For some, hiking can be addicting. For Jennifer Pharr Davis, it became both an avocation and her vocation.
Ms. Davis, author of Becoming Odyssa, Epic Adventures on the Appalachian Trail, completed her first AT thru-hike in 2005, and that led to a record-setting thru-hike in 2008, and long-distance treks on the Pacific Crest Trail, Vermont's Long Trail, the Colorado Trail, up Mount Kilimanjaro in Kenya, and quite a few other trips.
So, not surprisingly, she has developed some opinions about hiking and nature. During Traveler's recent interview with Ms. Pharr, she shared some of those opinions.
Traveler: Why speed hike? Isn’t the AT about escape and getting into nature. It seems that when your goal is to see how fast you can go from Maine to Georgia, doesn’t that take some of the significance away?
Ms. Davis: "A lot of people would say that or think that, but the funny thing was I felt more immersed in nature on my record hike (in 2008) than I did on my first thru-hike because I took out all of the extras. I took out the errands, I took out going into town, I took out doing my laundry and staying in hotels.
"I was on the trail hiking basically from 5:30 or 6 a.m. every day 'till 8 or 9 o’clock at night. Again, that’s the difference between seeing zero bears my first hike and seeing 30 bears on the record attempt.
"In a lot of ways I felt like I was just immersed. I was seeing every sunset, every sunrise. And it did feel a lot more solitary, even though I did have my husband there to help me, because I wasn’t talking with all the other thru-hikers and doing it in a big pack. It was just a different way to experience the trail, and it was really good and I loved it.
"One thing I try to promote or advocate is the trail really doesn't have rules about how to do it. I think a lot of people get the idea that if you want to do the Appalachian Trail you should do it in six months with a pack on your back, and that doesn’t mean I think speed hiking is better than thru-hiking, but I also think section hiking is a great way to do the trail. I think day hiking is a great way to do the trail.
“... I feel like there’s no right way to hike the trail. And it is what you take from the trail and it's what you take from nature and what you see out there. For some people they’re going to have a really great experience going out there for a day or a weekend, and other people it’s going to be six months. For a very, very rare few it might be doing the whole thing in two months."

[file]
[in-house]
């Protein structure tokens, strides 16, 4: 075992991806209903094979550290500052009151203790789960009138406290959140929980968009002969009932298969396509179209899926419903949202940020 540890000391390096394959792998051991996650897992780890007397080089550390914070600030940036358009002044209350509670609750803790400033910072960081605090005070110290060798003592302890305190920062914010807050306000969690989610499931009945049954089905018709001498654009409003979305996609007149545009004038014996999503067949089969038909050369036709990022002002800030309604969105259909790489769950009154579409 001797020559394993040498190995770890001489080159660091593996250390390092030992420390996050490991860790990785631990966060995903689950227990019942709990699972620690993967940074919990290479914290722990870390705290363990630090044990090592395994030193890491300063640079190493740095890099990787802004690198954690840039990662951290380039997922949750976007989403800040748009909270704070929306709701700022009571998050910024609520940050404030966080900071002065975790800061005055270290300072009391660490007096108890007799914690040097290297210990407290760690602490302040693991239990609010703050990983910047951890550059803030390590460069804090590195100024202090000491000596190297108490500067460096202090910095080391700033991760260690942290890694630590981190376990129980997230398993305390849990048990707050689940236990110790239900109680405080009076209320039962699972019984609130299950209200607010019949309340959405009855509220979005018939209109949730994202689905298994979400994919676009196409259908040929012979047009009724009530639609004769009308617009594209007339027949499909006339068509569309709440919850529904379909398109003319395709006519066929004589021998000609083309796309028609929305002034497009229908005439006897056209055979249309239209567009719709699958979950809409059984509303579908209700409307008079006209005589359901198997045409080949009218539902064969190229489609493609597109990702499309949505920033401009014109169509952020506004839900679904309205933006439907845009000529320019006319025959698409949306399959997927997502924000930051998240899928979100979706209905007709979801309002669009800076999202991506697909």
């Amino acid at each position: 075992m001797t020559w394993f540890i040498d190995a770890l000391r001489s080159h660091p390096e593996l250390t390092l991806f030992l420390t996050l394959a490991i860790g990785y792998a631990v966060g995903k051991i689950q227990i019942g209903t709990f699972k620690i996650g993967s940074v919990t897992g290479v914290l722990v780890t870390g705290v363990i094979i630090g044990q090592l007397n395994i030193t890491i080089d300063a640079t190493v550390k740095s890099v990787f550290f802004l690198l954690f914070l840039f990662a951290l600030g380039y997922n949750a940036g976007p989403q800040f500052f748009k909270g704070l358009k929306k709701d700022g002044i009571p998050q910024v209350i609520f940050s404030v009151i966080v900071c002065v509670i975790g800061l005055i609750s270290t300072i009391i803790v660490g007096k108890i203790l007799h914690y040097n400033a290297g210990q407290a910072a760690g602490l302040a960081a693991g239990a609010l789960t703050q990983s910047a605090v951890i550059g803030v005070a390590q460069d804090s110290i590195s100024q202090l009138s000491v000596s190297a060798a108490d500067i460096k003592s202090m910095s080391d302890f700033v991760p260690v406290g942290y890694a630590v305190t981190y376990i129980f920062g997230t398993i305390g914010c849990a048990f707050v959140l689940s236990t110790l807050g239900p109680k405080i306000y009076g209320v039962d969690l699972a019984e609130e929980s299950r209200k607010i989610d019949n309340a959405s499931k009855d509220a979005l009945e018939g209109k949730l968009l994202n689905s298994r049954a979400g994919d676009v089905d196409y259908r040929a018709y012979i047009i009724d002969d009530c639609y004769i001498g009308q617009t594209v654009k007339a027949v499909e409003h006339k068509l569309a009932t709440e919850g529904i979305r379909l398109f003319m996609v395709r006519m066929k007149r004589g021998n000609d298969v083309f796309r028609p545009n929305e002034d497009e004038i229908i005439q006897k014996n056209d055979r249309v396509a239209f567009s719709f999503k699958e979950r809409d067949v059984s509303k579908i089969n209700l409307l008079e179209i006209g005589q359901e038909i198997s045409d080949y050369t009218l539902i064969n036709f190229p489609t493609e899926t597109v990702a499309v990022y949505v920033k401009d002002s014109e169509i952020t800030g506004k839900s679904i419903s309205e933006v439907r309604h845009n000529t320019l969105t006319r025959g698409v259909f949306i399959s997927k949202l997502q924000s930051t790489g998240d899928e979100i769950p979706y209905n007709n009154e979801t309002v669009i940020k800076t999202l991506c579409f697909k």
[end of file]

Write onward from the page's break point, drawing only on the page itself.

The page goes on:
Traveler: What advice do you have for hikers considering a long-distance trek, be it the Appalachian Trail or Pacific Crest Trail or something in between?
Ms. Davis: “I would tell them to do it, because it is such an amazing life-changing experience. But one thing I like to tell potential thru-hikers, especially because the questions they want to ask about gear, I think they get so bogged down in the right gear to bring, and your gear is not going to get you to Maine, or to Georgia, depending on which way you go. It’s really your heart and your soul, your willingness to work hard that will get you to the end. My first thru-hike I had horrendous gear on the trail and I was still able to make it, and people who had spent thousands and thousands of dollars on gear stopped in Georgia.
"I do believe in trying to get in shape before you start the trail. A lot of people say, 'Well, you can go out there out of shape and you’ll get in shape as you get going.' And that’s true, it’s certainly true. But you’ll make the transition a lot more pleasant if you try to get in decent shape. Before the trail.
"The best thing probably you can do before hiking the Appalachian Trail is to go to a shorter trail. You know, there are several 80-200 mile trails all over the country, and do one of those shorter long-distance trails first before you set out on the Appalachian trail.”
Traveler: Any thoughts on how we can get younger generations involved in the outdoors?
Ms. Davis: “It’s something I’m really passionate about, because when I headed out on the Appalachian Trail I didn’t know the difference between an oak tree and a maple tree, I knew very little about the forest and the environment.
"I really think that if we want to preserve these places and we want people to be able to experience them, we’re going to have to get to them while they’re young, and get into the schools and start working with them. There are several great initiatives popping up through the National Park Service, and one that is coming out for the Appalachian Trail -- I think it’s actually been going now since 2006 -- but it’s called Trails for Every Classroom, and they hold professional development workshops for teachers, and the teachers come and learn about the Appalachian Trail, and learn how to implement it into their curriculum, and learn how to take their classes to the Appalachian Trail.
"I’ve been able to work with it a little and it’s an amazing program. It’s so fun to see kids light up when they hear about the Appalachian Trail, or when they get to go and see their first white blaze and hike on the trail. They love it and it’s so neat and I know it's making a lasting impact. My goal is to get to them as young as I can. I love kindergartners, I love first-graders, and just encourage those kids to get out and start hiking and exploring the out doors."
To learn more about Ms. Davis, her long-distance treks, her writing, and her efforts to get youth into the outdoors, visit her website, the Blue Ridge Hiking Company.